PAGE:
Susan - your timing on this post is perfect - I've just discovered this product myself and I'm really excited about it. One thing I'm confused about, though (two things actually)... you say you use between 3 and 5 percent Natrasorb Bath, and even at 5% fragrance, it still absorbs it and looks as if nothing happened. I am not finding this to be the case with my stuff - and when I read the info sheet, it says that it starts to lose free flowing properties at 19% absorption (not sure if I said that right, but I think you know what I mean). Can you clarify if that's actually your experience? Also, just to be sure - is this product, whose inci is "Tapioca Starch", the same thing as "Modified Tapioca Starch", sold at Brambleberry, or another similar product called "Tapioca Starch Polymethylsilsesquioxane"? Thanks for your help!

Anonymous said...

That is a good question, Is the Natrasorb INSI Tapioca starch sold at Camden Grey the same as the Tapioca Powder sold at Bramble Berry the same thing? because they both list it as two completely different purposes but I'm thinking it is the same thing but am not quite sure. I use the natrasorb for my bath salts and wow! the fragrance definately last a lot longer.

cindy ladnier said...

I was wondering if the Natrasorb at Camden Grey is the right Natrasorb also because I was told the one at BB isn't the right one. I'm trying to find where to order the right kind. Is the one at Camden Grey the right one because the inci on there only says Tapioca Starch Manufactured in the U.S.A.. and I need the certain kind to use in a bath bomb frosting recipe that makes it able to be piped through Russian piping tips. That recipe is awesome from what I've seen so I want to use it very badly lol.

Susan Barclay-Nichols said...

Hi Cindy! Can you please provide a link with the INCI?

Judy Garcia said...

this is the link to Camden Grey. I have the same question as Cindy.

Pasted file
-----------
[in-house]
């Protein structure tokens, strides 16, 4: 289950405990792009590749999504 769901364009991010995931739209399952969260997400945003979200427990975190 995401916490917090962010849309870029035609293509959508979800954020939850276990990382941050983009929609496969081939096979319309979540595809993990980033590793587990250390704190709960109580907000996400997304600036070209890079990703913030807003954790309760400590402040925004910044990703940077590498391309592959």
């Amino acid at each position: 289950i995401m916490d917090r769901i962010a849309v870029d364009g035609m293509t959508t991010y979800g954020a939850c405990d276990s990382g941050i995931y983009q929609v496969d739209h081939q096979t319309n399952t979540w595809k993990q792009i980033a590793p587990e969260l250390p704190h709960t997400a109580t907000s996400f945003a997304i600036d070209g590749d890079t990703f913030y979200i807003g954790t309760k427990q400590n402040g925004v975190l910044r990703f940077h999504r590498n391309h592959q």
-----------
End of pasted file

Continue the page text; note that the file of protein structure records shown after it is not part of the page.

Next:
Thanks Susan

Susan Barclay-Nichols said...

Brambleberry doesn't have a listing for Natrasorb Bath. If they do and I've missed it, please provide me with a link directly to the product. Only Natrasorb Bath is Natrsorb Bath. You can find all kinds of things called tapioca starch, but only one carries the name. If in doubt, consult your supplier as there is no way I can know what every supplier in other countries carry, let alone the ones in my own. Your supplier should be able to answer all your questions regarding their own ingredients.

Judy Garcia said...

This one claims to be identical, thoughts?

Lisa said...

Hello Susan,
thank you for this article...and all your blog really :)

Can Natrasorb bath be used in face moisturizers for oily skin to absorb sebum?
Is natrasorb bath the same as Tapioca Starch Polymethylsilsesquioxane.

Thank you!!


Carole Heidema said...

Is Natrasorb a natural and safe product?


Susan Barclay-Nichols said...

Hi Lisa and Carole! I've answered your questions in today's Weekend Wonderings. The short answer is you could use it in a facial product for oily skin, and yes, I consider it safe. I don't consider it natural, though.

Lisa D. said...

Can naturasob bath be used in cp soap. I know that people say the add clay to help hold fragrances that fad easily. Could this be used to help hold EO that fade?